[The purpose of the Digest is informative Preference is given to papers not generally accessible to our readers. Quotation does not indicate approval.–Editor.]
The proposal that the Palestine mandate be modified so as to apply the idea of the national home to the Christians and Moslems, thus making of Palestine a sort of “religious preserve” by establishing three national homes there, is put forth by Prof. Quincy Wright of the University of Chicago, whose opinion on the subject of Jewish colonization in Palestine was quoted in this column yesterday. Prof. Wright’s article on Palestine appears in the Sept. issue of the “Political Science Quarterly,” edited for the Academy of Political Science in New York by the faculty of Political Science of Columbia University.
At the conclusion of his survey of the situation in Palestine, made on his visit there in 1925, Prof. Wright, touching the question of Arab-Jewish relations, observes:
“One wonders whether Arab-Jewish antagonism would not largely disappear if the idea of a national home in Palestine were extended to other religions. A prominent Jew in Palestine said he thought intelligent Jews would not object if the mandate were modified so as to require expressly a national home for Christians and a national home for Moslems as well as a national home for Jews in Palestine. With this discrimination eliminated. Palestine might be conceived as a sort of religious preserve in which each of the three religious communities might be assured its sacred shrines and an opportunity to maintain a community of its own religion and culture. To maintain such a system there should be a certain balance of power within Palestine as well as the guarantees of the League of Nations without. Thus conditions should be such that the Jews and Christians, who have been in a minority compared with the Moslems, might increase their numbers.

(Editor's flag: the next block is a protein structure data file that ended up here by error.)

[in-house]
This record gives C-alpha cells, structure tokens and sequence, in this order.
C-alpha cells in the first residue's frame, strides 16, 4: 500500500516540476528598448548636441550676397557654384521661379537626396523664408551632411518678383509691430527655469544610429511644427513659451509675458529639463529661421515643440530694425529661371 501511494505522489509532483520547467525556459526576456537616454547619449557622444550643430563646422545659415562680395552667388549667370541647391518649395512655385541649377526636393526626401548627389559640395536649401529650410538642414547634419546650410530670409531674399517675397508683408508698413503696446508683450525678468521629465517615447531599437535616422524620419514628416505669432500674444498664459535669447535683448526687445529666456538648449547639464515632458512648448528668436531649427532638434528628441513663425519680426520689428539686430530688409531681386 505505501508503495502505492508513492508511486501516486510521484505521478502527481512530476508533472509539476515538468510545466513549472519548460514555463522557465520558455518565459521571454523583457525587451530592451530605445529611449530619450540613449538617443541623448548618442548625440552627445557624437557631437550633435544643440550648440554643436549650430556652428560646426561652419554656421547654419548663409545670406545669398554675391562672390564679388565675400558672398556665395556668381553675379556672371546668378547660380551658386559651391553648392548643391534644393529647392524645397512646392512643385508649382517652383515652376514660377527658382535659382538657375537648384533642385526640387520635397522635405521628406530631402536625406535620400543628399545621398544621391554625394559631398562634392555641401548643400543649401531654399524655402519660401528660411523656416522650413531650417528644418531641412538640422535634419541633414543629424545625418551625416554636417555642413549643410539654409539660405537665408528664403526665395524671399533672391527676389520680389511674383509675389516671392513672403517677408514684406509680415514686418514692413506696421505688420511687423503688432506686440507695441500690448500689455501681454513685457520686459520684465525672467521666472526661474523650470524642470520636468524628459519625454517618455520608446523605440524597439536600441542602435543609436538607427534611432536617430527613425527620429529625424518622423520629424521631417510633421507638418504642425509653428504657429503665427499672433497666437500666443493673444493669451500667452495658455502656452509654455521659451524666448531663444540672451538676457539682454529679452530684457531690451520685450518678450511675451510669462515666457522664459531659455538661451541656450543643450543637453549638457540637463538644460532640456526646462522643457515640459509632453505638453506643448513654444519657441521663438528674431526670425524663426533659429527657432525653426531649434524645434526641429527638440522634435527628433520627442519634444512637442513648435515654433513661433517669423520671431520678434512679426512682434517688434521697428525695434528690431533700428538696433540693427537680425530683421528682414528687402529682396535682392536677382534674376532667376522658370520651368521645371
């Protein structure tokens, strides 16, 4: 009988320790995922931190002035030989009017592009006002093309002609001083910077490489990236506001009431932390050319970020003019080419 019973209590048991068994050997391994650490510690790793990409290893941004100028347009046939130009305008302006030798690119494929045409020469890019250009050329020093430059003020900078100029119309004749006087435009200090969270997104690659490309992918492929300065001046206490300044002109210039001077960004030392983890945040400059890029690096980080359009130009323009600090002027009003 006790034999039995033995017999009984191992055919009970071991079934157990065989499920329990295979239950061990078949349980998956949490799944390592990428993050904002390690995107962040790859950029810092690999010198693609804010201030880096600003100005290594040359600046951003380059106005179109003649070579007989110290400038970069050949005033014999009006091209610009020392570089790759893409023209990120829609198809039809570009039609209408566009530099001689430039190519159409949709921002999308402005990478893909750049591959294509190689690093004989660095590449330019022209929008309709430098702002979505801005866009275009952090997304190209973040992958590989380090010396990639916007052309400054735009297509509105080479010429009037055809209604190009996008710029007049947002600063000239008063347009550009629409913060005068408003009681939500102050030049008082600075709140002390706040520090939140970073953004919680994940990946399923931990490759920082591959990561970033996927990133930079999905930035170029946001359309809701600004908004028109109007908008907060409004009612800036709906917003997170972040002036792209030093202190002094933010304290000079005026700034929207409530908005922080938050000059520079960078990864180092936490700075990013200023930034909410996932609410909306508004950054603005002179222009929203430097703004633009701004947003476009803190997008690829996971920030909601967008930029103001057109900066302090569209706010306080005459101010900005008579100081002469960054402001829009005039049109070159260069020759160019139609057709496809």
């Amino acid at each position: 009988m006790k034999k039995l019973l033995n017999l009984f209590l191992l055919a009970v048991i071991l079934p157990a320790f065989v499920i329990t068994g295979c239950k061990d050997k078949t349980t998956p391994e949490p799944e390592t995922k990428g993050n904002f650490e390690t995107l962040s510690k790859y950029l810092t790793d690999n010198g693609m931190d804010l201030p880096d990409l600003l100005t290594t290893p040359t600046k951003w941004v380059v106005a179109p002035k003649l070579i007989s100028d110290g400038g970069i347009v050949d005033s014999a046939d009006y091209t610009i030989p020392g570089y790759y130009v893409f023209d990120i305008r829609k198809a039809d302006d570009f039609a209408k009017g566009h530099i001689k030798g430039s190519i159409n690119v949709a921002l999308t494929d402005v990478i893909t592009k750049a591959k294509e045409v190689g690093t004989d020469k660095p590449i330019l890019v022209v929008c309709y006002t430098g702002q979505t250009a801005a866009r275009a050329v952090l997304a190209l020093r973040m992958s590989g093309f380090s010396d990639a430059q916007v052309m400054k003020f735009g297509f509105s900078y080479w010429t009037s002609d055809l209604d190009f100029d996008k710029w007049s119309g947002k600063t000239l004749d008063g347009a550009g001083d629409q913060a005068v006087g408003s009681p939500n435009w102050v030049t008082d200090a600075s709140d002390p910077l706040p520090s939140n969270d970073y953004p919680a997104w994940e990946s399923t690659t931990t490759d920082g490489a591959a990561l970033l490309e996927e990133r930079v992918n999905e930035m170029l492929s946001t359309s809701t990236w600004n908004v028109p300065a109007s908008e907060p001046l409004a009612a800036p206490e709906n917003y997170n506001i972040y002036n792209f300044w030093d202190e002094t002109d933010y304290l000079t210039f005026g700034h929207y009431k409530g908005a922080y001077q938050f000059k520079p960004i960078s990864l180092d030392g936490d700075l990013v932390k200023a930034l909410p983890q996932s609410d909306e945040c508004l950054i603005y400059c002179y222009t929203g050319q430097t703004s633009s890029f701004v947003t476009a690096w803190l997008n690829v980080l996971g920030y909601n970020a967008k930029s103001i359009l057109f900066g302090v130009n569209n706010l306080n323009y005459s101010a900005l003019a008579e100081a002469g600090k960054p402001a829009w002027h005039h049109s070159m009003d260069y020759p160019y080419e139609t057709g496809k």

“With this conception of a religious preserve the idea of self-determination would be frankly inapplicable to Palestine. The religious interests outside would frankly be recognized as more important than the wishes of the present inhabitants. The idea of international preserves, for commercial and strategic reasons, as exemplified in Danzig, the Saar Valley, neutralized Switzerland, internationalized rivers. etc., is not unknown and would seem peculiarly applicable to Palestine. The Jews are singularly fond of making an analogy with Switzerland and its three races and languages and different religions, living in harmony under a guaranteed international status which has become all the more important since Geneva became the seat of the League of Nations. Switzerland, however, has developed a distinct nationality of its own. Such a development seems improbable for the three religious communities in Palestine. Thus in the latter a parliamentary government based on numerical majorities would not be applicable. Each of the three religious groups should be entitled to form an advisory body of equal weight irrespective of numerical strength in Palestine. Doubtless an impartial mandatory under the League of Nations would always be necessary to keep peace between the three groups. Great Britain, apart from her own strategic interest, is a leading Christian, Moslem and Jewish power and perhaps is best calculated to perform this service. Doubtless, however, she should be assisted by the Commission on Holy Places representative of the three religions. as contemplated by the mandate”